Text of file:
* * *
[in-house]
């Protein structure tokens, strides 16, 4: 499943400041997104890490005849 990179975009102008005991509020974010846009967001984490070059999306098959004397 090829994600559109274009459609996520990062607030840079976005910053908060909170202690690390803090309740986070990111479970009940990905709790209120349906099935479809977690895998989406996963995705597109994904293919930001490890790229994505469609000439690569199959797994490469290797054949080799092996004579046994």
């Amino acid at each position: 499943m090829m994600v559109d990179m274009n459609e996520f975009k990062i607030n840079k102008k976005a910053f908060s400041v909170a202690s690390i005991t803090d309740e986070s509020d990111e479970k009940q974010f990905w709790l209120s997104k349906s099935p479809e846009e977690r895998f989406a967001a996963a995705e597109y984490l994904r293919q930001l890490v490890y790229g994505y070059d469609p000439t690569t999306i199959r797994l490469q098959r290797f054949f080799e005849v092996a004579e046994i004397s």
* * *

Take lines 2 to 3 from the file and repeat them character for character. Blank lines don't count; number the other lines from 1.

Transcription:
């Protein structure tokens, strides 16, 4: 499943400041997104890490005849 990179975009102008005991509020974010846009967001984490070059999306098959004397 090829994600559109274009459609996520990062607030840079976005910053908060909170202690690390803090309740986070990111479970009940990905709790209120349906099935479809977690895998989406996963995705597109994904293919930001490890790229994505469609000439690569199959797994490469290797054949080799092996004579046994």
């Amino acid at each position: 499943m090829m994600v559109d990179m274009n459609e996520f975009k990062i607030n840079k102008k976005a910053f908060s400041v909170a202690s690390i005991t803090d309740e986070s509020d990111e479970k009940q974010f990905w709790l209120s997104k349906s099935p479809e846009e977690r895998f989406a967001a996963a995705e597109y984490l994904r293919q930001l890490v490890y790229g994505y070059d469609p000439t690569t999306i199959r797994l490469q098959r290797f054949f080799e005849v092996a004579e046994i004397s």